WASHINGTON D.C., August 10th – Five no-hitters. Two of them perfect games. A third perfecto lost. And then there was Brandon Morrow, losing his no-hitter with two outs in the ninth. The 2010 season has been branded as the Year of the Pitcher. But statistical evidence points in a different direction.
This chart summarizes the runs-scored data for the 2000-2010 seasons. While the runs scored per game figure for this season is clearly the lowest in the set, there are multiple available factors that determine that it’s a normal fluctuation.
The first is the basic standard deviation. The average of the set is approximately 9.35 RS/G, and the standard deviation is approximately 0.28 RS/G. The z-score column indicates a particular point’s distance from the mean in terms of the standard deviation. Ninety-five percent of the time, a point is expected to be within two standard deviations from the mean, or have a z-score between 0 and 2. As we can see from the chart, the 2010 season fits neatly into that range, with a z-score of approximately 1.7.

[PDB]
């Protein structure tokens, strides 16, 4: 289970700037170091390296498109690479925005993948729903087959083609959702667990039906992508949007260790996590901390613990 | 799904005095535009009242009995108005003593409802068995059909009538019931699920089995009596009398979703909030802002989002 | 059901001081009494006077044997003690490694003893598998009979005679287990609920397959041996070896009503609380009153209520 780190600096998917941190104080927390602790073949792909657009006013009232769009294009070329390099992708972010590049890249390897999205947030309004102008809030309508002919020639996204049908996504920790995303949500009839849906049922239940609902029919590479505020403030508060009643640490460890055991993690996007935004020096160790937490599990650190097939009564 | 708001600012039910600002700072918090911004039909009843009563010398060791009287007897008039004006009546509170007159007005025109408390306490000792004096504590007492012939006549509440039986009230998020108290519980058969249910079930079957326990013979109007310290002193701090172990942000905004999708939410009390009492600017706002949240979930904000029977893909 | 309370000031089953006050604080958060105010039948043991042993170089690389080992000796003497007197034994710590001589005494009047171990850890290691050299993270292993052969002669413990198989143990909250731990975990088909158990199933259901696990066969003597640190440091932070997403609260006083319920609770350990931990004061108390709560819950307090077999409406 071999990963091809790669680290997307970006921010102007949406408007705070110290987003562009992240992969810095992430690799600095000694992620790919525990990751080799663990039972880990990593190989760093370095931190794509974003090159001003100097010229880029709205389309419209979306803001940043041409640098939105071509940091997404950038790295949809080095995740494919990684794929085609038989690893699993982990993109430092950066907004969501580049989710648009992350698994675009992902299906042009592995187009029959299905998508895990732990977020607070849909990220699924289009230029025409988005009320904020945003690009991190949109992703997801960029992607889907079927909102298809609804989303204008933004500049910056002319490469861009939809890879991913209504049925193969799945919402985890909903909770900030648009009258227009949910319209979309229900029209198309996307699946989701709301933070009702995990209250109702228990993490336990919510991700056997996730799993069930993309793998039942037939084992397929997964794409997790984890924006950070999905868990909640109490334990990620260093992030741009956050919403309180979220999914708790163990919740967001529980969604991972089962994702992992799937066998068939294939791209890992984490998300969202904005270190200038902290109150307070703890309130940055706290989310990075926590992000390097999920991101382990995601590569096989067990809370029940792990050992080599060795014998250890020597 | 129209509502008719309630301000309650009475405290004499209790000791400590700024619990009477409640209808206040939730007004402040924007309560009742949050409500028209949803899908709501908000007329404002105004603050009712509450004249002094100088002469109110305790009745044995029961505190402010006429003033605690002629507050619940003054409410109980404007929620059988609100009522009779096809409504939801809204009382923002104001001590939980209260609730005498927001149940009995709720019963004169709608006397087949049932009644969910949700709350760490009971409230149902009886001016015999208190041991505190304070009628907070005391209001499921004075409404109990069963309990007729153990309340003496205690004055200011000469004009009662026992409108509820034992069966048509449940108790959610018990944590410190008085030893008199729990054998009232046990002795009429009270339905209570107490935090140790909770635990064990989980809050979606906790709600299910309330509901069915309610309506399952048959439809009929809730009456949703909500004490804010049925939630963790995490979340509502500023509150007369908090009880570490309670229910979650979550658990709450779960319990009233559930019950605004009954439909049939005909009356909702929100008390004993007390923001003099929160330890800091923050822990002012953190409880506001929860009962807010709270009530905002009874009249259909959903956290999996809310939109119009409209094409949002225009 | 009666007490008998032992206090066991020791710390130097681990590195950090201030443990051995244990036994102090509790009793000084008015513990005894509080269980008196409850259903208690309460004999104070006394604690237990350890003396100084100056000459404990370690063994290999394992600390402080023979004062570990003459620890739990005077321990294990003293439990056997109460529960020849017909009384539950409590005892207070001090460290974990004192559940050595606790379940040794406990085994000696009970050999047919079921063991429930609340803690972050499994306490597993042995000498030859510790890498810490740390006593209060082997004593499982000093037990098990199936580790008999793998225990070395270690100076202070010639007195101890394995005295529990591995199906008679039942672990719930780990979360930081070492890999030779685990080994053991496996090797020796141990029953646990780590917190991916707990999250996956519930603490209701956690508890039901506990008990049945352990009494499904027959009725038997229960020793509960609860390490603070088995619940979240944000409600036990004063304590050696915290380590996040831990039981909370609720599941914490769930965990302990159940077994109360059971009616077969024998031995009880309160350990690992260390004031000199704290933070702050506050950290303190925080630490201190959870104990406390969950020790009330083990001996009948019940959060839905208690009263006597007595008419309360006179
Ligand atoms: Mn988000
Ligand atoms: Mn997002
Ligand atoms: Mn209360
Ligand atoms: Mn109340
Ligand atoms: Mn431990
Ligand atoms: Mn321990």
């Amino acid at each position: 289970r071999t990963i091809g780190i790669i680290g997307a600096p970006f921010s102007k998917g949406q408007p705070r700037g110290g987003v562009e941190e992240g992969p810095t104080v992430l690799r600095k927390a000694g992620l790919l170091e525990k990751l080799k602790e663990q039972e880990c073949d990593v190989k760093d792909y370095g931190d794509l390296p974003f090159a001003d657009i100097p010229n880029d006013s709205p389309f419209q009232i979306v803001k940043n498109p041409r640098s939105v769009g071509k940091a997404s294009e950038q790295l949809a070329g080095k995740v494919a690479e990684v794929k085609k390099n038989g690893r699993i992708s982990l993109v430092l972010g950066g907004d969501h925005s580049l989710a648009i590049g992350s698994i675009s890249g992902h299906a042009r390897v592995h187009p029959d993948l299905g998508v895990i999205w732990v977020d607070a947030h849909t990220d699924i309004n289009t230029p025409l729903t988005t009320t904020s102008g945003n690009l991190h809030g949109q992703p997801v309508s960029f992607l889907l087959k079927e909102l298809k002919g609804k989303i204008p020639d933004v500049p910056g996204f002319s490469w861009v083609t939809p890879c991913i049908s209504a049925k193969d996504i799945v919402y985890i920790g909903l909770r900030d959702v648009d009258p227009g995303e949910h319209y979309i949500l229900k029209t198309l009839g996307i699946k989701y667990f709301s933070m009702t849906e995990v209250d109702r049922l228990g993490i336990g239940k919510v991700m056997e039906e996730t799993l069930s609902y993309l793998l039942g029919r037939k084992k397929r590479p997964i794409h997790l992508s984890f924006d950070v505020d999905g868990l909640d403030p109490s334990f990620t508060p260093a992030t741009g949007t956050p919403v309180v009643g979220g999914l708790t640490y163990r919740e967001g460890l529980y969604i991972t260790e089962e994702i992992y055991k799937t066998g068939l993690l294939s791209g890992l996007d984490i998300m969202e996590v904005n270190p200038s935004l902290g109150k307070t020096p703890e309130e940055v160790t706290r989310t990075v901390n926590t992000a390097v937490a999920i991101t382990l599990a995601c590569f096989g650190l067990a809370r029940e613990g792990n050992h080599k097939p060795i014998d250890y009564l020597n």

The second is the percentile change between each season’s RS/G figure. If we take the absolute value of each percentile change, we find that each year, the runs-scored total differs from the previous year’s total by about 3.81% in one direction or the other. This season hits that mark almost exactly, featuring a 3.79% drop from the previous year.
And there isn’t a definitive trend, either. Of the ten points in the data sent for changes, six were drops from the previous year, and four were increases, leading to the basic average of -1.37%, which equals about -0.14 RS/G over the course of a season.
In conclusion, statistical factors point in the direction of this season being a normal fluctuation in terms of runs scored. We’ve certainly seen dominance from the mound, and this could turn out as being the most pitching-heavy season in recent memory, but it’s well within normal, and could easily go right back the other way at the drop of a hat.